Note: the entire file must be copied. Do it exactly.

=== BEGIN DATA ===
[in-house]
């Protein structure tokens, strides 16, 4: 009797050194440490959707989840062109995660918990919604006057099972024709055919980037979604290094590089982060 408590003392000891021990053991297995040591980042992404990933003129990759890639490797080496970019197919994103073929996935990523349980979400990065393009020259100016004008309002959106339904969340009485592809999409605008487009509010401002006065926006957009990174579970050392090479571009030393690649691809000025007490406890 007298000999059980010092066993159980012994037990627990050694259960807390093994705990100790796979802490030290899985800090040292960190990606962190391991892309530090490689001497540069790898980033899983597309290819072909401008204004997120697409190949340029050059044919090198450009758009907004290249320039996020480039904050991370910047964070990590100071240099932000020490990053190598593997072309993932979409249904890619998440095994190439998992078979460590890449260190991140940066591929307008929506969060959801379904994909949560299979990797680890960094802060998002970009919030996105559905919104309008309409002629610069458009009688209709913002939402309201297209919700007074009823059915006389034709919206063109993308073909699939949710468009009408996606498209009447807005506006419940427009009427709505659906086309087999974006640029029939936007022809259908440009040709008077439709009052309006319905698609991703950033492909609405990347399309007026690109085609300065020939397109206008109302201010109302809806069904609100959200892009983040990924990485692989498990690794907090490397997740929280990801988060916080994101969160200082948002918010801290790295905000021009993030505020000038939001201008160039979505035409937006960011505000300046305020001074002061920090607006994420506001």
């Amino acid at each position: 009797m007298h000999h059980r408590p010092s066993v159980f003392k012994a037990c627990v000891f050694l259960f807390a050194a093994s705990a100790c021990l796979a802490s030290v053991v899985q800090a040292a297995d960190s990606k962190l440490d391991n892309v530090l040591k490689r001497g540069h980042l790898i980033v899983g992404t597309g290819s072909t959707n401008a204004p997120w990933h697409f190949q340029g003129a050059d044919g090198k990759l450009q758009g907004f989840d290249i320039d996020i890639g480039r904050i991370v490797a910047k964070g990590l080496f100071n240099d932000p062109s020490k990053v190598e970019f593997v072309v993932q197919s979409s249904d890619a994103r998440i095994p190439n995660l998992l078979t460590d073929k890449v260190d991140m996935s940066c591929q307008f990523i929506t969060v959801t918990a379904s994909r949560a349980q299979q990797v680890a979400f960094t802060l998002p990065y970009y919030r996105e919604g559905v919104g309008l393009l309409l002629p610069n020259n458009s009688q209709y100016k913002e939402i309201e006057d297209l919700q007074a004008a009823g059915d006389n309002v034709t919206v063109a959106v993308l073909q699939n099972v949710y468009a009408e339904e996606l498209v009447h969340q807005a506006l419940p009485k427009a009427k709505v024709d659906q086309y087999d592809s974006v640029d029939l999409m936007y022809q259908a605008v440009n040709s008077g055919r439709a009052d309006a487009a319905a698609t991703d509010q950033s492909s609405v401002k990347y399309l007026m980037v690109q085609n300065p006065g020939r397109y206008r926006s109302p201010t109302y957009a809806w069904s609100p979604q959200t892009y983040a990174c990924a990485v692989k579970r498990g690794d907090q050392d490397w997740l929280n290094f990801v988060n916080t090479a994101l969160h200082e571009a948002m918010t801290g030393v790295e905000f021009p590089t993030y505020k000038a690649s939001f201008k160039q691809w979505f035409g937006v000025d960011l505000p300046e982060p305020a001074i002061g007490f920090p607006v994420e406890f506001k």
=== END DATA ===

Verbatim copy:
[in-house]
């Protein structure tokens, strides 16, 4: 009797050194440490959707989840062109995660918990919604006057099972024709055919980037979604290094590089982060 408590003392000891021990053991297995040591980042992404990933003129990759890639490797080496970019197919994103073929996935990523349980979400990065393009020259100016004008309002959106339904969340009485592809999409605008487009509010401002006065926006957009990174579970050392090479571009030393690649691809000025007490406890 007298000999059980010092066993159980012994037990627990050694259960807390093994705990100790796979802490030290899985800090040292960190990606962190391991892309530090490689001497540069790898980033899983597309290819072909401008204004997120697409190949340029050059044919090198450009758009907004290249320039996020480039904050991370910047964070990590100071240099932000020490990053190598593997072309993932979409249904890619998440095994190439998992078979460590890449260190991140940066591929307008929506969060959801379904994909949560299979990797680890960094802060998002970009919030996105559905919104309008309409002629610069458009009688209709913002939402309201297209919700007074009823059915006389034709919206063109993308073909699939949710468009009408996606498209009447807005506006419940427009009427709505659906086309087999974006640029029939936007022809259908440009040709008077439709009052309006319905698609991703950033492909609405990347399309007026690109085609300065020939397109206008109302201010109302809806069904609100959200892009983040990924990485692989498990690794907090490397997740929280990801988060916080994101969160200082948002918010801290790295905000021009993030505020000038939001201008160039979505035409937006960011505000300046305020001074002061920090607006994420506001």
């Amino acid at each position: 009797m007298h000999h059980r408590p010092s066993v159980f003392k012994a037990c627990v000891f050694l259960f807390a050194a093994s705990a100790c021990l796979a802490s030290v053991v899985q800090a040292a297995d960190s990606k962190l440490d391991n892309v530090l040591k490689r001497g540069h980042l790898i980033v899983g992404t597309g290819s072909t959707n401008a204004p997120w990933h697409f190949q340029g003129a050059d044919g090198k990759l450009q758009g907004f989840d290249i320039d996020i890639g480039r904050i991370v490797a910047k964070g990590l080496f100071n240099d932000p062109s020490k990053v190598e970019f593997v072309v993932q197919s979409s249904d890619a994103r998440i095994p190439n995660l998992l078979t460590d073929k890449v260190d991140m996935s940066c591929q307008f990523i929506t969060v959801t918990a379904s994909r949560a349980q299979q990797v680890a979400f960094t802060l998002p990065y970009y919030r996105e919604g559905v919104g309008l393009l309409l002629p610069n020259n458009s009688q209709y100016k913002e939402i309201e006057d297209l919700q007074a004008a009823g059915d006389n309002v034709t919206v063109a959106v993308l073909q699939n099972v949710y468009a009408e339904e996606l498209v009447h969340q807005a506006l419940p009485k427009a009427k709505v024709d659906q086309y087999d592809s974006v640029d029939l999409m936007y022809q259908a605008v440009n040709s008077g055919r439709a009052d309006a487009a319905a698609t991703d509010q950033s492909s609405v401002k990347y399309l007026m980037v690109q085609n300065p006065g020939r397109y206008r926006s109302p201010t109302y957009a809806w069904s609100p979604q959200t892009y983040a990174c990924a990485v692989k579970r498990g690794d907090q050392d490397w997740l929280n290094f990801v988060n916080t090479a994101l969160h200082e571009a948002m918010t801290g030393v790295e905000f021009p590089t993030y505020k000038a690649s939001f201008k160039q691809w979505f035409g937006v000025d960011l505000p300046e982060p305020a001074i002061g007490f920090p607006v994420e406890f506001k």